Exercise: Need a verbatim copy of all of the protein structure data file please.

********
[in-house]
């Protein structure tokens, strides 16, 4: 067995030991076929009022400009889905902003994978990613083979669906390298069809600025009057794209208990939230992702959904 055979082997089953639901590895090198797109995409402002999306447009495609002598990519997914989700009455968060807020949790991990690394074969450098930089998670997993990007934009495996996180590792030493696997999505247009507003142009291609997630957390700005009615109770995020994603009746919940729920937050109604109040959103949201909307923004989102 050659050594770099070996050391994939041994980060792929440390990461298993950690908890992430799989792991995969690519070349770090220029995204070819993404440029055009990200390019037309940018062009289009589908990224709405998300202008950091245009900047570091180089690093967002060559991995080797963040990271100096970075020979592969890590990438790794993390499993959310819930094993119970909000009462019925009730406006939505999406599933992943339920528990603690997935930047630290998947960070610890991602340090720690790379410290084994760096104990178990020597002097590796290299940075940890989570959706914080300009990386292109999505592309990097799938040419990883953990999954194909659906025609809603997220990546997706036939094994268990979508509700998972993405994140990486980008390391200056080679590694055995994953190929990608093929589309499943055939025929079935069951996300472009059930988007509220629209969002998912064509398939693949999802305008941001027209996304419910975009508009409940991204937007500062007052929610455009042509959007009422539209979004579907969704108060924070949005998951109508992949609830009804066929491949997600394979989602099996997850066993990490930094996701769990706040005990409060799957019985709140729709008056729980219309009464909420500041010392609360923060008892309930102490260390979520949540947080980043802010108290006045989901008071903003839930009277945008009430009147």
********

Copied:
[in-house]
């Protein structure tokens, strides 16, 4: 067995030991076929009022400009889905902003994978990613083979669906390298069809600025009057794209208990939230992702959904 055979082997089953639901590895090198797109995409402002999306447009495609002598990519997914989700009455968060807020949790991990690394074969450098930089998670997993990007934009495996996180590792030493696997999505247009507003142009291609997630957390700005009615109770995020994603009746919940729920937050109604109040959103949201909307923004989102 050659050594770099070996050391994939041994980060792929440390990461298993950690908890992430799989792991995969690519070349770090220029995204070819993404440029055009990200390019037309940018062009289009589908990224709405998300202008950091245009900047570091180089690093967002060559991995080797963040990271100096970075020979592969890590990438790794993390499993959310819930094993119970909000009462019925009730406006939505999406599933992943339920528990603690997935930047630290998947960070610890991602340090720690790379410290084994760096104990178990020597002097590796290299940075940890989570959706914080300009990386292109999505592309990097799938040419990883953990999954194909659906025609809603997220990546997706036939094994268990979508509700998972993405994140990486980008390391200056080679590694055995994953190929990608093929589309499943055939025929079935069951996300472009059930988007509220629209969002998912064509398939693949999802305008941001027209996304419910975009508009409940991204937007500062007052929610455009042509959007009422539209979004579907969704108060924070949005998951109508992949609830009804066929491949997600394979989602099996997850066993990490930094996701769990706040005990409060799957019985709140729709008056729980219309009464909420500041010392609360923060008892309930102490260390979520949540947080980043802010108290006045989901008071903003839930009277945008009430009147």